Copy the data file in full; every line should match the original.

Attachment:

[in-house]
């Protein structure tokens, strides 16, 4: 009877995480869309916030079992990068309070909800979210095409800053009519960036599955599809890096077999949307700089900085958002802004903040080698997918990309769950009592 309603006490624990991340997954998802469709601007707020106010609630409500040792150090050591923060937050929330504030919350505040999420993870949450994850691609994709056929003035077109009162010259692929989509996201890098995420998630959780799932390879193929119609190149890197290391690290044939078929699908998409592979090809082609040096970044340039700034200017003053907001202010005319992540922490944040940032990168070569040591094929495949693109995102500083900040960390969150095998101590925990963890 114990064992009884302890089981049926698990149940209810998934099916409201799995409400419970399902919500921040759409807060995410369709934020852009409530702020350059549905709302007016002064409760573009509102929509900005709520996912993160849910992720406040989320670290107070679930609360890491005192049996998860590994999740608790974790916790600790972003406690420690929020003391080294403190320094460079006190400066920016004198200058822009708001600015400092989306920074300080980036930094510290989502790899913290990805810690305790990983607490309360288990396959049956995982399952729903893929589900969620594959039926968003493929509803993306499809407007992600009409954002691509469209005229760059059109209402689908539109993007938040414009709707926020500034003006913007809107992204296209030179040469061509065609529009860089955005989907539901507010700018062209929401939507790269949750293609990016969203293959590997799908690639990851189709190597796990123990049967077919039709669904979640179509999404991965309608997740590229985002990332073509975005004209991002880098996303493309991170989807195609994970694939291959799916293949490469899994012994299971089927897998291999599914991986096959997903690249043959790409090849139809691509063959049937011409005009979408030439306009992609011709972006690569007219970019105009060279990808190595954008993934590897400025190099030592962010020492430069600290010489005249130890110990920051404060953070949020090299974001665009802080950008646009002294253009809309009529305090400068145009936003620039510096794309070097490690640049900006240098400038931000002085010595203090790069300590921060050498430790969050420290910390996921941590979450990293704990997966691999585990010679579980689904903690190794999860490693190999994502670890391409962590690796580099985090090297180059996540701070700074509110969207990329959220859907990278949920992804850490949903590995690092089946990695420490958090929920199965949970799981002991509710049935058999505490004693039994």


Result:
[in-house]
């Protein structure tokens, strides 16, 4: 009877995480869309916030079992990068309070909800979210095409800053009519960036599955599809890096077999949307700089900085958002802004903040080698997918990309769950009592 309603006490624990991340997954998802469709601007707020106010609630409500040792150090050591923060937050929330504030919350505040999420993870949450994850691609994709056929003035077109009162010259692929989509996201890098995420998630959780799932390879193929119609190149890197290391690290044939078929699908998409592979090809082609040096970044340039700034200017003053907001202010005319992540922490944040940032990168070569040591094929495949693109995102500083900040960390969150095998101590925990963890 114990064992009884302890089981049926698990149940209810998934099916409201799995409400419970399902919500921040759409807060995410369709934020852009409530702020350059549905709302007016002064409760573009509102929509900005709520996912993160849910992720406040989320670290107070679930609360890491005192049996998860590994999740608790974790916790600790972003406690420690929020003391080294403190320094460079006190400066920016004198200058822009708001600015400092989306920074300080980036930094510290989502790899913290990805810690305790990983607490309360288990396959049956995982399952729903893929589900969620594959039926968003493929509803993306499809407007992600009409954002691509469209005229760059059109209402689908539109993007938040414009709707926020500034003006913007809107992204296209030179040469061509065609529009860089955005989907539901507010700018062209929401939507790269949750293609990016969203293959590997799908690639990851189709190597796990123990049967077919039709669904979640179509999404991965309608997740590229985002990332073509975005004209991002880098996303493309991170989807195609994970694939291959799916293949490469899994012994299971089927897998291999599914991986096959997903690249043959790409090849139809691509063959049937011409005009979408030439306009992609011709972006690569007219970019105009060279990808190595954008993934590897400025190099030592962010020492430069600290010489005249130890110990920051404060953070949020090299974001665009802080950008646009002294253009809309009529305090400068145009936003620039510096794309070097490690640049900006240098400038931000002085010595203090790069300590921060050498430790969050420290910390996921941590979450990293704990997966691999585990010679579980689904903690190794999860490693190999994502670890391409962590690796580099985090090297180059996540701070700074509110969207990329959220859907990278949920992804850490949903590995690092089946990695420490958090929920199965949970799981002991509710049935058999505490004693039994």